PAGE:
So you want to sell cloth diapers on Facebook?
I have to admit that before becoming a member of some of the many Facebook groups where Mamas sell, trade and buy cloth diapers, I never could have imagined that there was such an active community of cloth-loving Mamas sending fluff back and forth (and sometimes back again) across the country. Sure, I figured that families might sell their unwanted or unneeded cloth diapers locally on Kijiji or Craiglist, but never in my wildest dreams had I considered this would be done by snail mail.
I spent a lot of time lurking on the Facebook cloth diaper groups, reading posts, deciphering abbreviations, and wondering exactly how all these Mom-to-Mom fluff sales were going down. Now that I know all the ins and outs of selling, trading and buying, I am here to share my wisdom with you so you can get started right away! You might also find my post on Seller Cloth Diaper B/S/T Netiquette.
Today we’ll get started with how to sell your fluff on your favourite Facebook group.
You will need…
- A PayPal account;
- A camera;
- A kitchen scale;
- Ziploc bags and/or a vacuum sealer and sealer bags;
- Manila envelopes, the best size is 10″ x 13″;
- Stamps: Postage prices have increased as of March 31, 2014. Personally, I like to buy my stamps at discountpostage.ca to save some money… but if you’re not selling large volumes, it’s probably not worth it.
1) Get a PayPal account:
For safe, smooth transactions, a PayPal account is absolutely de rigueur. PayPal accounts are free, and not particularly tricky to set up.
Here are step-by-step instructions for setting up a PayPal account. You will only need a Personal Account, and I definitely recommend “verifying” your account by linking your bank account: this will also allow you to withdraw money from your PayPal account once you’ve made some sales! Just have a cheque handy, as you will need those numbers at the bottom of your cheque in order to link your bank account.
You may have already noticed, while lurking in the forums, that cloth diaper sellers speak a completely different language. When it comes to describing the condition of your diapers, you can use the common abbreviations, but I personally recommend giving a thorough description of your diapers in addition to the abbreviated condition you assign.
NWT ~ new with tags
NWOT ~ new without tags
LN ~ like new
EUC ~ excellent used condition
VGUC ~ very good used condition
GUC ~ good used condition
Play Condition ~ here’s a term that really means different things to different Mamas. To me, a play condition diaper is like a shirt you wear for painting or for working in the yard. I don’t put my cherished TotsBots on Wolf Cub when he’s crawling around the farm: I put him in a diaper he can get dirty in…. Which makes me sound crazy, since a diaper is made for dirtying… But you cloth diaper Mamas know what I mean!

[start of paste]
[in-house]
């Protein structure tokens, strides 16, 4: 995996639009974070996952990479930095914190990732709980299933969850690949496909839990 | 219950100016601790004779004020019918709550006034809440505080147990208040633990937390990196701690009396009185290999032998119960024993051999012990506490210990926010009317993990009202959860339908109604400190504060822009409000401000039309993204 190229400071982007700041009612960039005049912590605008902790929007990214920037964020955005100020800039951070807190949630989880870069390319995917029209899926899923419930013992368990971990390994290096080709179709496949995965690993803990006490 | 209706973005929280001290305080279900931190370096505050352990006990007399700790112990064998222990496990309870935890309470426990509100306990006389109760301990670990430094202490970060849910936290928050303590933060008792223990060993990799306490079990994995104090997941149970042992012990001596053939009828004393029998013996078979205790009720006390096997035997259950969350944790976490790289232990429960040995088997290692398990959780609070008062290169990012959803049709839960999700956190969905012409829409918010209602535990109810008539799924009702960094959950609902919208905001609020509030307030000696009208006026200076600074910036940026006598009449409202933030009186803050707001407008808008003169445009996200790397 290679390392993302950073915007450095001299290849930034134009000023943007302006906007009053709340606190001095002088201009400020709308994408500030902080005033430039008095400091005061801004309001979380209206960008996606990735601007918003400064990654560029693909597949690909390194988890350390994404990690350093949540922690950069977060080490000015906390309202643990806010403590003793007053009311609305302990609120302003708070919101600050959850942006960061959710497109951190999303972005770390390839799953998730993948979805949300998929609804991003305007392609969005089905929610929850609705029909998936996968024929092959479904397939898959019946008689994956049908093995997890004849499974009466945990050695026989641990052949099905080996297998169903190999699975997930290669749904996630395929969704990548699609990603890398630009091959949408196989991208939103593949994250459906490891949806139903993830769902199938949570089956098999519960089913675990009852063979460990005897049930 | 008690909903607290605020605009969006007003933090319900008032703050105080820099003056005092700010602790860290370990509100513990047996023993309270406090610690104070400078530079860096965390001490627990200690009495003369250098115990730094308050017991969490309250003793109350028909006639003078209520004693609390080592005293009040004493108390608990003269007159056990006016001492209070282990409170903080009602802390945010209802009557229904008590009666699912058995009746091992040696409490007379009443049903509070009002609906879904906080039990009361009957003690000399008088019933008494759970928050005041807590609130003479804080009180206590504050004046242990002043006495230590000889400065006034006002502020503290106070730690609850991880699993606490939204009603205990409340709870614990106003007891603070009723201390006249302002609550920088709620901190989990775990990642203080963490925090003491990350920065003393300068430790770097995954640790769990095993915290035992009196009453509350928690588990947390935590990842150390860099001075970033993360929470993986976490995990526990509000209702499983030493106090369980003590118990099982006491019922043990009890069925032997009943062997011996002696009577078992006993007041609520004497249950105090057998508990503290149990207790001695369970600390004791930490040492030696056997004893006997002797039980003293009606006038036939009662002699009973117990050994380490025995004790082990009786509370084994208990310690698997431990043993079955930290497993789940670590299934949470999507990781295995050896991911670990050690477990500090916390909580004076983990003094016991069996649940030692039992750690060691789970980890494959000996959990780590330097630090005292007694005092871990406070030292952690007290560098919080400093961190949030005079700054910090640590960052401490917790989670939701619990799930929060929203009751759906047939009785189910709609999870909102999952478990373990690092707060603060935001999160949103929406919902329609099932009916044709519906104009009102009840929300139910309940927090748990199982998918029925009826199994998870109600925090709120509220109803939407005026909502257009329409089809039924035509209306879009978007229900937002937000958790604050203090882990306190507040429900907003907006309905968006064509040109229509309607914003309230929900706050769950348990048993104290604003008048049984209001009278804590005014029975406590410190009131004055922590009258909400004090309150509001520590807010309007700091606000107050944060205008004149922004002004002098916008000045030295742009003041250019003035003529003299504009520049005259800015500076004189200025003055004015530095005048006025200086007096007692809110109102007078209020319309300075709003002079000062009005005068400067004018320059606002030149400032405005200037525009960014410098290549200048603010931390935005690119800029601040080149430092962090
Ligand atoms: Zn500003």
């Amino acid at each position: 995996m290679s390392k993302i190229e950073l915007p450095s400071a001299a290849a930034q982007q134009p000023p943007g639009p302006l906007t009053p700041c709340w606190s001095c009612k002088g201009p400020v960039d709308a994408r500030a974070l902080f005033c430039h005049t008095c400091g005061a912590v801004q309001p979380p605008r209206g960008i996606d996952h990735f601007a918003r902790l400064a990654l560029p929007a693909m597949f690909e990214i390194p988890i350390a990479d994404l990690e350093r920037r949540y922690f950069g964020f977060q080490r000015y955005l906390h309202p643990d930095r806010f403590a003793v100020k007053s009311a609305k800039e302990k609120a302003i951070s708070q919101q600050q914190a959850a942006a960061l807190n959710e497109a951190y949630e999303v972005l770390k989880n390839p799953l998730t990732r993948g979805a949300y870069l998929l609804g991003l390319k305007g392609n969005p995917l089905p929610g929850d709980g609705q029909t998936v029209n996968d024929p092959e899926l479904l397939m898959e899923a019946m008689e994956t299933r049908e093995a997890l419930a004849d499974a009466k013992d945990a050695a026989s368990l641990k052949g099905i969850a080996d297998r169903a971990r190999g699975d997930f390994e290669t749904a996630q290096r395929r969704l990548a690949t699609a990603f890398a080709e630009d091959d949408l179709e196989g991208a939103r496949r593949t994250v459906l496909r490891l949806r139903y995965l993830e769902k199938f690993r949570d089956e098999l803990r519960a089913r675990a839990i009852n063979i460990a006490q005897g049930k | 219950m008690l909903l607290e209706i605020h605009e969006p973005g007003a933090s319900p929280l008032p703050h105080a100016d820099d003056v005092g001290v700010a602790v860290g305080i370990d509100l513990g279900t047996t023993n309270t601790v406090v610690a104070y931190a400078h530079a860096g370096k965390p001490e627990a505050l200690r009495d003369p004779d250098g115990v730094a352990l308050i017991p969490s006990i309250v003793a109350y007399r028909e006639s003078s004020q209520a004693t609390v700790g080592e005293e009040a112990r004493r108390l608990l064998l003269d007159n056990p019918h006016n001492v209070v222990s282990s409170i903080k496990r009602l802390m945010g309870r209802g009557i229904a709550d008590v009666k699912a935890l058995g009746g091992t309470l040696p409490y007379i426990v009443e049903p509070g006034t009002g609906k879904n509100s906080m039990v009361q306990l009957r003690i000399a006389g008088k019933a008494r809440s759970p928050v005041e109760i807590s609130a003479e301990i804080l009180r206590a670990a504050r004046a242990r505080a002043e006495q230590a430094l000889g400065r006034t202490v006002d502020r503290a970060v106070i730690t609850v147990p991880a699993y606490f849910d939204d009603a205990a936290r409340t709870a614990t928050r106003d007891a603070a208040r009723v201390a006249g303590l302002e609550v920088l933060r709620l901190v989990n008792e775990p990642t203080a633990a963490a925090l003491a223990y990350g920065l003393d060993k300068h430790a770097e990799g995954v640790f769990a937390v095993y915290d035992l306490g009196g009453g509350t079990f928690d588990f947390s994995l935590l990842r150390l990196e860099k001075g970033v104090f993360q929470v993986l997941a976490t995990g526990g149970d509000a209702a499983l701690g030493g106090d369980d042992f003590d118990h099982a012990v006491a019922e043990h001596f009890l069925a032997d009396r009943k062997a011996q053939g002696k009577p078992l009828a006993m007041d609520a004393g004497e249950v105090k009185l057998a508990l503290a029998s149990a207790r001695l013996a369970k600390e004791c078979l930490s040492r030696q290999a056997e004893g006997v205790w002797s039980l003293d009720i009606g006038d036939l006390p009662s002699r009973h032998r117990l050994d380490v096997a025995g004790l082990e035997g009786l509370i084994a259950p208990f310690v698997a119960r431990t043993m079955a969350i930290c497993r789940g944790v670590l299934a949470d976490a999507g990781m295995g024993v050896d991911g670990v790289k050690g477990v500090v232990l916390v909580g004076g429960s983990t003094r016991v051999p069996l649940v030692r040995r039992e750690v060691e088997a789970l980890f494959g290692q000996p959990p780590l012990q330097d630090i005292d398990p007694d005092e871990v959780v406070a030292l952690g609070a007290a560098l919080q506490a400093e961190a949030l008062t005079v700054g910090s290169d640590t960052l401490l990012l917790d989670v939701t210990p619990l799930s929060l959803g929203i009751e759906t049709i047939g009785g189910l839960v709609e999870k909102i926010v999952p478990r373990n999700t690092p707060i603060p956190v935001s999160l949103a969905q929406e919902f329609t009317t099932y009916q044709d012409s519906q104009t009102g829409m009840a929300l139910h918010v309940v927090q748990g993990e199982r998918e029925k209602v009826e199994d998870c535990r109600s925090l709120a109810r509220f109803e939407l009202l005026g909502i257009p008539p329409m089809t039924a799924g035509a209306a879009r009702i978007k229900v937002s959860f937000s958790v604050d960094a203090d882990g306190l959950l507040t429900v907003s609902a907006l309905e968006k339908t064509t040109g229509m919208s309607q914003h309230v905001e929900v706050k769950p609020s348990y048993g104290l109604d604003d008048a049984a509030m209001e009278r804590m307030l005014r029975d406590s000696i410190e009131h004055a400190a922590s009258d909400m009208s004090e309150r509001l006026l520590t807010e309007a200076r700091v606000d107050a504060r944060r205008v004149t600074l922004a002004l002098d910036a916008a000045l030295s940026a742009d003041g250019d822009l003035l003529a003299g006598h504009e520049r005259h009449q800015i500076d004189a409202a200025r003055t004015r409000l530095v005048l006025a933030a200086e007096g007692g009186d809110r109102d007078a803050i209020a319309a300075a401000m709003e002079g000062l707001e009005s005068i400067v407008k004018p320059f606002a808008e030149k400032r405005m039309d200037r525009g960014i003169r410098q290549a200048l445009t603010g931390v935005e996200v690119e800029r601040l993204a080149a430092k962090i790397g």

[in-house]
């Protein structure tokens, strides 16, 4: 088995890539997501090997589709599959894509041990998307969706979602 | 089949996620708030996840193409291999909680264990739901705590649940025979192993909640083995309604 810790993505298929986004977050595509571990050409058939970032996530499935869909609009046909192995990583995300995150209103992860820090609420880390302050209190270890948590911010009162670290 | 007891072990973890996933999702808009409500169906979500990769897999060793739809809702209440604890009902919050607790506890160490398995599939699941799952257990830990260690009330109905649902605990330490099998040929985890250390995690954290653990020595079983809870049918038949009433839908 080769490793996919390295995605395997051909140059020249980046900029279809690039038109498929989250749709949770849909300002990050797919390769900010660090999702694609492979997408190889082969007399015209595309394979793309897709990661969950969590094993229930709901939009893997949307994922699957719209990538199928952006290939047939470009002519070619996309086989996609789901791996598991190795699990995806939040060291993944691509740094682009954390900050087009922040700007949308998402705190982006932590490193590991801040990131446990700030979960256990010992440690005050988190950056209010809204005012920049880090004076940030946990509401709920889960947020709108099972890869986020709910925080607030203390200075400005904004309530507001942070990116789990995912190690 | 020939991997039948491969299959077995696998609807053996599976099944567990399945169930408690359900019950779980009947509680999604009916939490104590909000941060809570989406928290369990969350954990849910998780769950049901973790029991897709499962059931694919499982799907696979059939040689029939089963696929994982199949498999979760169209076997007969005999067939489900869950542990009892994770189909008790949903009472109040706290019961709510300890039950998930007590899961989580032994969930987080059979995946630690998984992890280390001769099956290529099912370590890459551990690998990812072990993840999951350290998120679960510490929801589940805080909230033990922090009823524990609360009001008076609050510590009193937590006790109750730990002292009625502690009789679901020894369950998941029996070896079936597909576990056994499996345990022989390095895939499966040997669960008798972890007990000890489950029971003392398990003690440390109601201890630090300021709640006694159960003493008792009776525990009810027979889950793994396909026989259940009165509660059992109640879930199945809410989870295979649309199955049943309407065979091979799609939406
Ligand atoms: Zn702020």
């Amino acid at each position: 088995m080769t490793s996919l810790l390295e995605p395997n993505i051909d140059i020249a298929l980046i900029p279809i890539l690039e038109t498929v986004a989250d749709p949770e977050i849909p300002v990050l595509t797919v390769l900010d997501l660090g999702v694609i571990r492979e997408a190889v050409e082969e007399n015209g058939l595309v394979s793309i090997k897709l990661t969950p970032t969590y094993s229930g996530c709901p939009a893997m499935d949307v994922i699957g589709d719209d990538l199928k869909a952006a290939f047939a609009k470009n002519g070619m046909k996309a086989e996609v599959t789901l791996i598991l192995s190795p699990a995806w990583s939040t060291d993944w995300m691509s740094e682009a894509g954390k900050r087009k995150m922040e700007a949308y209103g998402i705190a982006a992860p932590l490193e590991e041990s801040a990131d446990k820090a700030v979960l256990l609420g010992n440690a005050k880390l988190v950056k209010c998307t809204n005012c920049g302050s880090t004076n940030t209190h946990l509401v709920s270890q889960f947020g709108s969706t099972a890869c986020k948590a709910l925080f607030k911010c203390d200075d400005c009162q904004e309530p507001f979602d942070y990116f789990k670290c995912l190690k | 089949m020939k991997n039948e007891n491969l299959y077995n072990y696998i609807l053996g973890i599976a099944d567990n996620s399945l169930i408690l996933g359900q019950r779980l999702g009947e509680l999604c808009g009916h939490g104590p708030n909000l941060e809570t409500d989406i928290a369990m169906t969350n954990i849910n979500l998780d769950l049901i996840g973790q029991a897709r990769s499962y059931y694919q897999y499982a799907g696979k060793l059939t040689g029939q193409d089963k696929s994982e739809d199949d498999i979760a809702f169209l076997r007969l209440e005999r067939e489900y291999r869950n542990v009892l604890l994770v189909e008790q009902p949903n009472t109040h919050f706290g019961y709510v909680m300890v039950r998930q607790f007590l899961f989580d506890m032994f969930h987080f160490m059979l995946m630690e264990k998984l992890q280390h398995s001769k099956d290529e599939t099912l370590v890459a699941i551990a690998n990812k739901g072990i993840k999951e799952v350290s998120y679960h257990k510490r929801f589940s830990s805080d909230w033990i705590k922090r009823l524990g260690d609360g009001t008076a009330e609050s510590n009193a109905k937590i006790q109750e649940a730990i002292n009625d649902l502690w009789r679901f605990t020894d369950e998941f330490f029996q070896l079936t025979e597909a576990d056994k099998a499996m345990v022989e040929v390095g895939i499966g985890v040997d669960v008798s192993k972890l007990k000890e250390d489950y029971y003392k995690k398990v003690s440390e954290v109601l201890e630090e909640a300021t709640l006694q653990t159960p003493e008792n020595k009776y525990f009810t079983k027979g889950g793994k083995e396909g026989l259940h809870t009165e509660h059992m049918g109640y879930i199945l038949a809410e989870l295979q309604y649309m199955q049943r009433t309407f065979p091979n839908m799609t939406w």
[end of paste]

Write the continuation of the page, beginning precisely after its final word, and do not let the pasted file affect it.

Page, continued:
This chart is often referred to on forums for assessing diaper conditions, but I recommend providing the following information:
- Age of the diaper;
- Frequency of use (for example: in a large rotation, meaning it wasn’t worn and washed as frequently; only OTB (on the butt) a couple of times; heavily used, etc.);
- Reason for selling: Be honest! Can’t get a good fit? Hate snaps? Looking for boy prints instead or switching to fitteds? Another Mama is probably ISO (in search of) this diaper that’s not working for you. If you’re selling because they leak or smell, have holes, relaxing elastics or any other issues, you must say this upfront. It doesn’t mean they won’t sell, but your prices should reflect this. Some buyers are looking to spend less money for “fixer uppers”;
- Physical condition: Look over each diaper carefully and note stains, snags on the PUL, pilling, elastics, velcro, etc. Mamas who know a certain brand very well may ask for very specific info, such as elastic length, so they can tell if the elastics are starting to loosen.
- Wash routine: Buyers like to know how you cared for your diapers;
- Where you are located, in case there’s someone local to you who is interested.
3) Figure out how you will ship to the buyer and how much it will cost:
Most Mamas post their prices as “PPD,” meaning “postage paid domestic.” In other words, the price they are asking includes shipping to the buyer. This is particularly the case for diapers that you plan to mail lettermail because lettermail costs the same no matter what the destination across Canada. The cost of shipping parcel post or expedited will vary depending on the destination.
Being able to ship an individual diaper as lettermail will mean the difference between making some money on your sale and making none. If a diaper can’t be shipped for a couple dollars lettermail then you are looking at at least $10 to ship it as a parcel. The majority of diapers are shipped as lettermail, which means no tracking number and no insurance: as a seller, you should always confirm with your buyer that they know you will be shipping lettermail. It is rare for diapers to simply never make it to their destination, but not uncommon for mail to be delayed or to be returned to sender for whatever reason. The only way to avoid this is to always ship as a tracked package, which means you will only ever make a couple of dollars per sale, or that you can only sell multiple diapers together, which will make the cost of shipping worthwhile for the buyer. Of the hundreds and hundreds of diapers I’ve sent lettermail, only one never made it, and it was to the States. (I only send as a packet now when sending to the US.) I’ve had one diaper returned for being overdimensioned, but I just re-vacuum-sealed it and sent it again without adding postage.